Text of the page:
SMARTISM: Smartas, the most eclectic of Hindus, believe that moksha is achieved through jnana yoga alone -- defined as an intellectual and meditative but non-kundalini-yoga path. Jnana yoga's progressive stages are scriptural study (shravana), reflection (manana) and sustained meditation (dhyana). Guided by a realized guru and avowed to the unreality of the world, the initiate meditates on himself as Brahman to break through the illusion of maya. Devotees may also choose from three other non-successive paths to cultivate devotion, accrue good karma and purify the mind. These are bhakti yoga, karma yoga and raja yoga, which certain Smartas teach can also bring enlightenment.

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Tags: wicca revealed introductory  science numerology letters  english herbs nation  coeli inferni  ghosts with monomania  delusion version  

Tuesday, August 30, 2005

Background Of Confucianism

Background Of Confucianism Cover Confucianism is the cornerstone of traditional Chinese culture. It is a complete ideological system created by Confucius, based on the traditional culture of the Xia, Shang and Zhou Dynasties. Confucianism has dominated a feudal society that in essence has lasted 2000 years and for that reason its Influence over the history, social structure and the people of China cannot be overlooked.

Confucius lived in the Spring and Autumn Periods, a time when the established system could not meet the demand of Development as the ruling classes of China experienced the transition from a slave to feudalist society. It was a time of "the collapse of etiquette and the deterioration of music", which implies the ethics and moralities of society were in decline. The intellectuals of the day were concerned about the future mode of society, hence the most brilliant contention of a hundred schools of thought, such as Legist, Taoist, thrived in a vibrant period in Chinese history. This is often regarded as the most exciting of times for Chinese intellectuals as no single doctrine dominated Their Lives.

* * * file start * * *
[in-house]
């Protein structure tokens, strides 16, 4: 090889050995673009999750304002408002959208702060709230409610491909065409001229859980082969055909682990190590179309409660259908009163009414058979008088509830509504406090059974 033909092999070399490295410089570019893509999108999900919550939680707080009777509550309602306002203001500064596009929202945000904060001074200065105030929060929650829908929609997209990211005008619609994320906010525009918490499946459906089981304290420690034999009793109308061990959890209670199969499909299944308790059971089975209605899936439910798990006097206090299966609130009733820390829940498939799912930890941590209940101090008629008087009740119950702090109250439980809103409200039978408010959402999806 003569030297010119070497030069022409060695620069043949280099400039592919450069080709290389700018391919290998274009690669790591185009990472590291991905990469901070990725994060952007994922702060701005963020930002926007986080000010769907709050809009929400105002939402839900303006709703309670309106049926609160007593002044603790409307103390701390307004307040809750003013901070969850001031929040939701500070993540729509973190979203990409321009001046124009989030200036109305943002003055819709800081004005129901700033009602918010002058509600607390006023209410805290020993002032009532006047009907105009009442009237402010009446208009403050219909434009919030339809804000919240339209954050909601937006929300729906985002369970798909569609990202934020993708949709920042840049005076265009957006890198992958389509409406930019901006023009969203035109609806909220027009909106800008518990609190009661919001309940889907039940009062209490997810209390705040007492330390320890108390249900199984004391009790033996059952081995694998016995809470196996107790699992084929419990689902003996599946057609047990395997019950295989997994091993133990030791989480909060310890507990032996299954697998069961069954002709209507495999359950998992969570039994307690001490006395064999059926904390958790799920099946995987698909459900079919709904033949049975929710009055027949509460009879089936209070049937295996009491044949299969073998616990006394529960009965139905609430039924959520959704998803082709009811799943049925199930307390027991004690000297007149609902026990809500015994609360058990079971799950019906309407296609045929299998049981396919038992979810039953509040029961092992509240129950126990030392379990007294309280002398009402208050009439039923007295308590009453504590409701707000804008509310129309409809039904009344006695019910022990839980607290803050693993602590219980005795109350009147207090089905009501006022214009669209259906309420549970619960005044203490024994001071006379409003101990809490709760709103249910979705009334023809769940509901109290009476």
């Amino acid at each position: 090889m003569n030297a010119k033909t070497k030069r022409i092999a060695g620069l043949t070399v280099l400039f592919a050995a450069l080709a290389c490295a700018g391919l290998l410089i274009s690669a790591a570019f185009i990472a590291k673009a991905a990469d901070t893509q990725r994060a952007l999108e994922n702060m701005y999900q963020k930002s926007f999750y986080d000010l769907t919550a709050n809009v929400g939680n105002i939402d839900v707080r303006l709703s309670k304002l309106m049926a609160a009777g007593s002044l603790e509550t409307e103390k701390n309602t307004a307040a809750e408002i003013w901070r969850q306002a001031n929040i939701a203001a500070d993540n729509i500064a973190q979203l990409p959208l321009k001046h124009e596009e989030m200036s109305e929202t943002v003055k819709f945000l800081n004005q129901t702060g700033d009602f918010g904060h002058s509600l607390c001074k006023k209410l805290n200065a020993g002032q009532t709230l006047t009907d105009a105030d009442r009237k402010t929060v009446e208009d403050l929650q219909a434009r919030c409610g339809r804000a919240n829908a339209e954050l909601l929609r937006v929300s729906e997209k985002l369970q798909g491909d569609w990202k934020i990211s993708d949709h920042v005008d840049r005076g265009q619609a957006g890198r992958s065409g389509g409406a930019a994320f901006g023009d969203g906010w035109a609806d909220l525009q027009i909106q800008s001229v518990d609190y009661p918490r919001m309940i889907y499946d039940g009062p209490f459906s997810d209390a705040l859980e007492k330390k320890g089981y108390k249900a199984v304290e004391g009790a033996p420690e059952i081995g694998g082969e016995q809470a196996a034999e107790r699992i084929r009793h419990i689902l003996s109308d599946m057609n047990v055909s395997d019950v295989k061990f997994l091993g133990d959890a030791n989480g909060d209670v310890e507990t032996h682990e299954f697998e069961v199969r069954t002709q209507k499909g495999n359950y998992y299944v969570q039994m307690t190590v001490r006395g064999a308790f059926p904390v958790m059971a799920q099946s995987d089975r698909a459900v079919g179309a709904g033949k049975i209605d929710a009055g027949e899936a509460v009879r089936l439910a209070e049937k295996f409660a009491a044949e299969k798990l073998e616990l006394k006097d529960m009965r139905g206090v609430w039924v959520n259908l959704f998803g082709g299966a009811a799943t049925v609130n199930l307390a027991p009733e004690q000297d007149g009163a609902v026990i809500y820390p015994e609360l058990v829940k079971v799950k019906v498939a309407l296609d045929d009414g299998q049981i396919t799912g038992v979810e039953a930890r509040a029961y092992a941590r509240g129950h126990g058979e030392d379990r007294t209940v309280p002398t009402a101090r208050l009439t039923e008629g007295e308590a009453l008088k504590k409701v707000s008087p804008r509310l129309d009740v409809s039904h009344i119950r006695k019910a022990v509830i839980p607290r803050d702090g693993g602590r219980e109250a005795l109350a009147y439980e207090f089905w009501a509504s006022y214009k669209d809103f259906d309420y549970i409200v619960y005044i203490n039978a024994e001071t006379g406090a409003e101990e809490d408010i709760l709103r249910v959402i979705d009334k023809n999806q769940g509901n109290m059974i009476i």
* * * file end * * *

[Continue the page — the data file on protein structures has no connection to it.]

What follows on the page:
Confucius' proposal was to discipline oneself and to revive the ethics of Zhou Dynasty. Therefore, he brought forward a series of norms, which step by step developed into Confucianism.

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Sunday, August 28, 2005

Buddhism Defined

Buddhism Defined Cover Buddhism takes followers through progressive stages of dhyana, samapatti and samadhi. Dhyana is meditation, which leads to moral and Intellectual purification, and to detachment which leads to pure consciousness. The samapattis, or further dhyanas, lead through a progressive nullification of psychic, mental and emotional activity to a state which is perfect solitude, neither perception nor nonperception. This leads further to samadhi, Supernatural Consciousness and, finally, entrance into the ineffable nirvana. Many Buddhists understand the ultimate destiny and goal to be a heaven of bliss where one can enjoy eternity with the Bodhisattvas. Mahayana places less value on monasticism than Theravada and differs further in believing one can rely on the active help of other realized beings for salvation. Vajrayana, also called Tantric or Mantrayana Buddhism, stresses tantric rituals and yoga practices under the guidance of a guru. Its recognition of and involvement in the supernatural distinguishes it from other Buddhist schools.

Life's goal is nirvana. Toward that end, Buddha's teachings are capsulized in the Four Noble Truths, chatvari arya satyani:

1. THE TRUTH OF SUFFERING: Suffering, duhkha, is the central fact of life. Being born is pain, growing old is pain, sickness is pain, death is pain. Union with what we dislike is pain, separation from what we like is pain, not obtaining what we desire is pain.
2. THE TRUTH OF THE ORIGIN (SAMUDaYA) OF SUFFERING: The cause of suffering is the desire (icchha), craving (tanha) or thirst (trishna) for sensual pleasures, for existence and experience, for worldly possessions and power. This craving binds one to the wheel of rebirth, samsara.
3. THE TRUTH OF THE CESSATION (NIRODHA) OF SUFFERING: Suffering can be brought to an end only by the complete cessation of desires -- the forsaking, relinquishing and detaching of oneself from desire and craving.
4. THE TRUTH OF THE PATH (marga) TO ENDING SUFFERING: The means to the end of suffering is the Noble Eightfold Path (arya ashtanga marga), right belief, right thought, right speech, right action, right livelihood, right effort, right mindfulness and right meditation.

FOUNDED: Buddhism began about 2,500 years ago in India.
FOUNDER: Gautama Siddhartha, the Buddha, or "Enlightened One."
MAJOR SCRIPTURES: The Tripitaka, Anguttara-Nikaya, Dhammapada, Sutta-Nipata, Samyutta-Nikaya and many others.
ADHERENTS: Over 300 million.
SECTS: Buddhism today is divided into three main sects: Theravada or Hinayana (Sri Lanka, Thailand, Burma, Cambodia), Mahayana (China, Japan, Vietnam, Korea), and Vajrayana (Tibet, Mongolia and Japan).


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Thursday, August 25, 2005

The Book Of Power

The Book Of Power Cover

Book: The Book Of Power by Idres Shah